Monday, January 24, 2005

United #7875: The Flight That Never Was

What was supposed to be a routine day out and back for a meeting ended up being 6 hours of frustration at Dulles International Airport.

The problem is how they lead you on, giving you hope that your flight might make it out. They delay 30 minutes, then 45 minutes, then 30 minutes. If they had told you up front that you would be more than 3 hours late at least you'd get a chance to go to another carrier and see if they had a flight heading out. The end result is that you end up leaving the airport and driving back to your office at a furious rate of speed to make sure you get a chance to get on the phone and hear what's going on, anyway.

The airline industry is making it almost a requirement that you travel the day before if you have an appointment. You have to leave yourself a buffer space of 12 hours or so to make sure you get there ahead of your appointment. Good for the hotel business, bad for everyone else.

On the good side, the agents at the United ticket counter gave me a full refund and were pleasant and helpful. Once I endured the tremendously long "Concourse G" bus ride back to the main terminal, and found the one gate agent who handles this.

Monday, January 17, 2005

Image: Saab 340F

Saab 340 - Photo from United's web site Posted by Hello

Copied here in case United moves the picture from their site. Saab's product page is here.

Saturday, January 15, 2005

Equipment: Boeing 717

The Boeing 717 was originally created by McDonnell-Douglas as the MD-95 in 1995. In 1997 MD merged with Boeing, and the plane was renamed the Boeing 717 (more specifically, the Boeing 717-200).

The plane is a twin engine configuration with both engines at the rear of the aircraft on the fuselage. The plane is normally configured for 100 passengers, and was positioned in the market for short-haul/regional flights. The planes were mostly purchased by AirTran Airways, and their recent decision to purchase 100 Boeing 737's probably sealed the 717 line's fate. My observation has been that the Canadaire Regional Jets are everywhere for smaller regional flights (even some longer ones -- United runs a IAD-DFW non-stop on them which is a 1700 mile flight), and the 737's are the workhorse for the low-cost domestic flights.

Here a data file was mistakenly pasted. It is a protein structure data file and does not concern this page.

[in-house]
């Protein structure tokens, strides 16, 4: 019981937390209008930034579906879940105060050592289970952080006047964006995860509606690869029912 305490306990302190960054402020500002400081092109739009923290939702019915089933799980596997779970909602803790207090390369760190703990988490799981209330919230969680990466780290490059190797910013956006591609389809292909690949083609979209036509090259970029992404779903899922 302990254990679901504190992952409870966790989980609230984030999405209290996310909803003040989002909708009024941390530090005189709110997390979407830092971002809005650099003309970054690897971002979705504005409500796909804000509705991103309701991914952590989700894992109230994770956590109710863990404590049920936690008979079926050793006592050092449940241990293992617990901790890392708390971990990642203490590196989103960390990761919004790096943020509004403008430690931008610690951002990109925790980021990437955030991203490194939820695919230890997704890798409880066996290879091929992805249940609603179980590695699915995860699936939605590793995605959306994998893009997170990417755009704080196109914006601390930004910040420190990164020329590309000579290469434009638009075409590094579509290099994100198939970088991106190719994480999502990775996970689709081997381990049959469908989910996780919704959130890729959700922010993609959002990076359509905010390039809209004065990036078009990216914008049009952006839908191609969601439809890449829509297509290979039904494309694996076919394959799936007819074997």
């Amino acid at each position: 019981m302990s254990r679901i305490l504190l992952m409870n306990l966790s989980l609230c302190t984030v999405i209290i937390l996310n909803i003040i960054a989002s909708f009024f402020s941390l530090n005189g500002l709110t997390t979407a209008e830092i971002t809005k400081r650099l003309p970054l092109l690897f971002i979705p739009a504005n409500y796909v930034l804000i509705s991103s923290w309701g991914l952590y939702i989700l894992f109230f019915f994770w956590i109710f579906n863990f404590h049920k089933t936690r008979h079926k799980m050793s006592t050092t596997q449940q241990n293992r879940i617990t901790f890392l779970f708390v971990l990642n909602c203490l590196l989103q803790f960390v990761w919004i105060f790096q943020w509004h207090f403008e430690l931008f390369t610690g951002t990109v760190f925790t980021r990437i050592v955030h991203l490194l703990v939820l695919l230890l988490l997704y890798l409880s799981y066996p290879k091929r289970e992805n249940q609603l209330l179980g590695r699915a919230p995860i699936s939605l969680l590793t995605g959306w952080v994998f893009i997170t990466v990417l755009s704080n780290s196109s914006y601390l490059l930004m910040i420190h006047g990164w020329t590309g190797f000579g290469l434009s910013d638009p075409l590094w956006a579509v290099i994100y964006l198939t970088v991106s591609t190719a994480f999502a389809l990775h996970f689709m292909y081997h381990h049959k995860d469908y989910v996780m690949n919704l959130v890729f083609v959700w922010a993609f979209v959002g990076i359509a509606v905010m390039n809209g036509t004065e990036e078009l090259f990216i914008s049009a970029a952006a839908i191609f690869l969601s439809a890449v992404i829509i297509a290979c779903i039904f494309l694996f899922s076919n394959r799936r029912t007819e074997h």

As a side note, AirTran still promotes the 717 as part of their image.

717 cockpitI've been on a few of these, always AirTran, and they always seem nice because they're usually pretty new. The rear engines are very quiet -- usually when the engines are on the fuselage it seems to transmit noise into the cabin easier. The cockpit is also a modern "glass" cockit with modern avionics.

In January of 2005 Boeing announced that it was halting production of this aircraft. Boeing maintains that this plane continues to offer tremendous value to their customers, but that the market demand for the plane doesn't justify keeping production going.

717 taking off

Product Site:

Image: 717 Cockpit Detail

717 Glass Cockpit. From AirTran Airways web site. See

There is also a huge detail of this picture at Print it up on a large scale printer and hang it over your desk! Posted by Hello